IMPD: Bicyclist was in bike lane when hit, killed by bus

INDIANAPOLIS (WISH) — A bicyclist was hit and killed by a school bus Thursday morning on the north side of Indianapolis.

Police officials at the scene said the person killed was a 23-year-old man riding a bike, later identified as Neil Kelty. He was riding in a bike lane.

The crash happened around 7:30 a.m. near the intersection of Westlane and Ditch roads. Indianapolis Metropolitan Police Department officials said Kelty was westbound on Westlane Road going through the intersection while the bus was eastbound on Westlane making a left turn north onto Ditch Road. It wasn’t yet clear who was at fault.

The bus was an Indianapolis Public Schools bus being operated by Durham. No children were on board at the time. IPS officials said the bus was headed to Washington Township to pick up an out-of-district student to take to School 48. Only the driver and a bus monitor were on the bus at the time of the crash. IMPD officials said the bus driver, 72-year-old Bessie Smith, was shaken but not injured.

Damage was visible on the front of the bus; a windshield wiper was broken, a light was broken and there was damage to the front bumper. A helmet could be seen under the bus, and the bicycle was behind the bus.

“It’s horror because it could be you, it could be me. I ride my bike to work almost every single day,” said Kevin Whited.

Those were his first thoughts when he learned what happened when a bus and bicyclist crossed paths Thursday morning.

“I’ll have to say we’re really lucky we don’t have a lot of fatalities in Indianapolis. I think we had one last year,” he said.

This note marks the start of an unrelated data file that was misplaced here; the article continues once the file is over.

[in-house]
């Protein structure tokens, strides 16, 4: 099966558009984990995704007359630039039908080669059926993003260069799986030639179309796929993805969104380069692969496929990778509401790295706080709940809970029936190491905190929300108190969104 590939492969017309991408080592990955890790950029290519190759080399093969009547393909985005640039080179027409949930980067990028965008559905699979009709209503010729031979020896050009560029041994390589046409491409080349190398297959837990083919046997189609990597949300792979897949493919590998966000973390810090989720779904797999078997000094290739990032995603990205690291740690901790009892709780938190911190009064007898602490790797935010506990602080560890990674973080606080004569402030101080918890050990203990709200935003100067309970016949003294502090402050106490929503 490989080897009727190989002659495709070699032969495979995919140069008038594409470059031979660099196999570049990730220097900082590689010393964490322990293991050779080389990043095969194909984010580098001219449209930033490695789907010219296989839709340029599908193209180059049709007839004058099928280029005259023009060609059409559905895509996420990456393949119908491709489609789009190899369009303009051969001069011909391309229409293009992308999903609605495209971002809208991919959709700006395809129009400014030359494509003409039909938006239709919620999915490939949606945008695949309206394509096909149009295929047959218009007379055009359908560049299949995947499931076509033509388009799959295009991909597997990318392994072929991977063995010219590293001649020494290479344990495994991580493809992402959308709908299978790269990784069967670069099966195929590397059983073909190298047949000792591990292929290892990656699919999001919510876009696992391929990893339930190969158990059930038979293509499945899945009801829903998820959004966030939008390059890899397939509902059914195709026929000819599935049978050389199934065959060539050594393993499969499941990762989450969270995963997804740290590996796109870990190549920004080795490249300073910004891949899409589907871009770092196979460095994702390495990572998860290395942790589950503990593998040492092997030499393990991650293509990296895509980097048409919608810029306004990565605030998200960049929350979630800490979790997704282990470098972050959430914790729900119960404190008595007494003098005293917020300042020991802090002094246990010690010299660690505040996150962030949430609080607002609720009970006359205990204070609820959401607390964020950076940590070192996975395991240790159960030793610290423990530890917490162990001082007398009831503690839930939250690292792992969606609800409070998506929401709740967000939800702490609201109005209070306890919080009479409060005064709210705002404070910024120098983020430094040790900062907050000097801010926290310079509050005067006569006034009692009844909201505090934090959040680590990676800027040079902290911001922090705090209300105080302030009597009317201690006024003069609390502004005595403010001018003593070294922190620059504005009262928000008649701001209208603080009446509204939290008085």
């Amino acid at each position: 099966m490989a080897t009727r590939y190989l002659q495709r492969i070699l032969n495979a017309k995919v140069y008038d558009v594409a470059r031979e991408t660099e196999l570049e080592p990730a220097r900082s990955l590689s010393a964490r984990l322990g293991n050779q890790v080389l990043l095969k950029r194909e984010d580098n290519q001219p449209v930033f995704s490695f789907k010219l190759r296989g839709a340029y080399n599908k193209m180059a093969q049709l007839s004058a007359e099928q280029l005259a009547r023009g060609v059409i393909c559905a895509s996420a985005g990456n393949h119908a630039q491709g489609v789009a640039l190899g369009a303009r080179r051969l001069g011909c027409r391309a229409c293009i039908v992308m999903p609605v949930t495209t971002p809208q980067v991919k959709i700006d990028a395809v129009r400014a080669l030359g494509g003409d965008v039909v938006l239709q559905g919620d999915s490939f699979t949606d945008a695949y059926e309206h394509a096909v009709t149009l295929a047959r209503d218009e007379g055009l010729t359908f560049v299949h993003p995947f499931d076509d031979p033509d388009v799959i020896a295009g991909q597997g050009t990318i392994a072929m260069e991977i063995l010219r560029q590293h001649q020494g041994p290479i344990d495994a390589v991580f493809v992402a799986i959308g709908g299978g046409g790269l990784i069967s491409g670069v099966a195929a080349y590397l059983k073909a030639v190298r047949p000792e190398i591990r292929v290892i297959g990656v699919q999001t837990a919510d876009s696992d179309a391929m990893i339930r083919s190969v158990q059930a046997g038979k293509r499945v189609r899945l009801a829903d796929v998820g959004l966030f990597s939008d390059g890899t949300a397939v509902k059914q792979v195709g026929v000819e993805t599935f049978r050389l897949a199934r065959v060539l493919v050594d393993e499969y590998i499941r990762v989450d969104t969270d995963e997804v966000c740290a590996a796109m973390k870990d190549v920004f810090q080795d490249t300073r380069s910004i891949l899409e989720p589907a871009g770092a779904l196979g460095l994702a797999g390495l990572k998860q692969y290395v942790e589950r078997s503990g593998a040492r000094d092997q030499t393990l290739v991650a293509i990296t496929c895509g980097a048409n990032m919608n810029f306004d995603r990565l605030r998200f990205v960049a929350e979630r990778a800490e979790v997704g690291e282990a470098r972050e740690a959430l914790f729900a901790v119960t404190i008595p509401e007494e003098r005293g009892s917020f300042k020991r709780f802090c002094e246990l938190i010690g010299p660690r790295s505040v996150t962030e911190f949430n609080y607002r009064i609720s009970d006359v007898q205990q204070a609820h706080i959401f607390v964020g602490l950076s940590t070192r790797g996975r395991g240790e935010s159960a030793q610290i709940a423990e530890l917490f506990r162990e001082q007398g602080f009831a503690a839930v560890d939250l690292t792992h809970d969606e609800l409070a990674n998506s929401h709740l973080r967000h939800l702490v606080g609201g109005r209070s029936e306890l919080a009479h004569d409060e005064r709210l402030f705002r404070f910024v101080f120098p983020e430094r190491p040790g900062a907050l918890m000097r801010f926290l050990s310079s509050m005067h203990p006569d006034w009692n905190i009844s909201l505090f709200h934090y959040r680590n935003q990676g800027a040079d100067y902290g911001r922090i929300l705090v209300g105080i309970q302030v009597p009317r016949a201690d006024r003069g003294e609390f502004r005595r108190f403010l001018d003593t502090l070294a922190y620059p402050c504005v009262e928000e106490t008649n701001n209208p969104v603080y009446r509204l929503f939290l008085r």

Whited is the executive director of the Indianapolis Bicycle Advocacy Group (INDYCOG), and said even when both parties follow the rules things can go wrong.

Police said Kelty was using a bike lane and the bus driver wasn’t impaired nor was she speeding.

But the two still collided and Kelty died at the scene.

“It’s a huge vehicle to take care of just like a truck, semi. I know they take the responsibility, but a lot of times they have blind spots,” said Brandon Kuehl.

He said he rides his bike to work every day. He might not sit behind a steering wheel anymore, but he still acts like it.

“I like to think like a driver, predict what they’re going to do instead of what I’m going to do,” he said.

Besides thinking like them, Whited said bicyclists should make their presence known.

“Studies have shown the first thing a driver sees on a bicyclist is his helmet or his head. So wear a helmet and wear a bright colored helmet or a bright colored jacket,” Whited said.

And with it getting warmer out, Whited said the number of people riding down bike lanes and paths will only increase.

“You’re going to see a lot of new riders. Gas prices have gone up again so you’re going to see some people out,” he said.

Police said they weren’t able to determine what color the stoplight was during the crash. And even though the bus driver wasn’t impaired, they still plan on having her submit to a drug test.

Durham officials released the following statement about Thursday morning’s crash:

“Following the tragic accident this morning on Westlane Road in Indianapolis, the Durham family extends condolences to the family of the bicyclist.  We are working with the local authorities to determine the facts of the accident. The driver of our bus is cooperating with the local authorities and is very saddened by this event.  Durham takes safety seriously and is utilizing appropriate resources necessary to investigate this accident.” 

Investigators don’t believe speed or alcohol were factors in the crash.

The Associated Press contributed to this report.

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